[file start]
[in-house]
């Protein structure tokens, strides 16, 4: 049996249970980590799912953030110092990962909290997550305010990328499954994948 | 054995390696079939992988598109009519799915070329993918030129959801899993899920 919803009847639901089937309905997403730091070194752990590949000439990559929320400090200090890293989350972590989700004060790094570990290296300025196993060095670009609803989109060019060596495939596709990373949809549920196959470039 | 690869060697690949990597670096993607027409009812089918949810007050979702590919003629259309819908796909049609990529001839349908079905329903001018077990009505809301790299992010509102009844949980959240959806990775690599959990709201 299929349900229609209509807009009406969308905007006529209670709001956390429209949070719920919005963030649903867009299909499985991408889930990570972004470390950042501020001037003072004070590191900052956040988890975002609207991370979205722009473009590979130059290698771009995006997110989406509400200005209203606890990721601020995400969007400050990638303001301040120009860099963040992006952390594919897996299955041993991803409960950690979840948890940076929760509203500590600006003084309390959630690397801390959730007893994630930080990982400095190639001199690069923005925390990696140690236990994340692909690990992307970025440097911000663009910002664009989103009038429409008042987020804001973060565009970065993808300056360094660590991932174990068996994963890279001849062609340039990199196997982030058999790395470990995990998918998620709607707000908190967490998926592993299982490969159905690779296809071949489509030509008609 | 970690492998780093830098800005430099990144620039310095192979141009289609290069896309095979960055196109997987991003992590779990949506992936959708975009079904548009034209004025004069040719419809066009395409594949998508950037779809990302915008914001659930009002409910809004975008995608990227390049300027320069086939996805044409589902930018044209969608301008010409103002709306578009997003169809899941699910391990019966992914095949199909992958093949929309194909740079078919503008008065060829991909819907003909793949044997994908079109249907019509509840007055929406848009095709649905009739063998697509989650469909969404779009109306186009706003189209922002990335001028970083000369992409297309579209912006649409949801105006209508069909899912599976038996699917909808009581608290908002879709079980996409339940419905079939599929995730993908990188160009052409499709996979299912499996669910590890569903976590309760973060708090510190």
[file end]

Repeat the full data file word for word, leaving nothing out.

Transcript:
[in-house]
């Protein structure tokens, strides 16, 4: 049996249970980590799912953030110092990962909290997550305010990328499954994948 | 054995390696079939992988598109009519799915070329993918030129959801899993899920 919803009847639901089937309905997403730091070194752990590949000439990559929320400090200090890293989350972590989700004060790094570990290296300025196993060095670009609803989109060019060596495939596709990373949809549920196959470039 | 690869060697690949990597670096993607027409009812089918949810007050979702590919003629259309819908796909049609990529001839349908079905329903001018077990009505809301790299992010509102009844949980959240959806990775690599959990709201 299929349900229609209509807009009406969308905007006529209670709001956390429209949070719920919005963030649903867009299909499985991408889930990570972004470390950042501020001037003072004070590191900052956040988890975002609207991370979205722009473009590979130059290698771009995006997110989406509400200005209203606890990721601020995400969007400050990638303001301040120009860099963040992006952390594919897996299955041993991803409960950690979840948890940076929760509203500590600006003084309390959630690397801390959730007893994630930080990982400095190639001199690069923005925390990696140690236990994340692909690990992307970025440097911000663009910002664009989103009038429409008042987020804001973060565009970065993808300056360094660590991932174990068996994963890279001849062609340039990199196997982030058999790395470990995990998918998620709607707000908190967490998926592993299982490969159905690779296809071949489509030509008609 | 970690492998780093830098800005430099990144620039310095192979141009289609290069896309095979960055196109997987991003992590779990949506992936959708975009079904548009034209004025004069040719419809066009395409594949998508950037779809990302915008914001659930009002409910809004975008995608990227390049300027320069086939996805044409589902930018044209969608301008010409103002709306578009997003169809899941699910391990019966992914095949199909992958093949929309194909740079078919503008008065060829991909819907003909793949044997994908079109249907019509509840007055929406848009095709649905009739063998697509989650469909969404779009109306186009706003189209922002990335001028970083000369992409297309579209912006649409949801105006209508069909899912599976038996699917909808009581608290908002879709079980996409339940419905079939599929995730993908990188160009052409499709996979299912499996669910590890569903976590309760973060708090510190």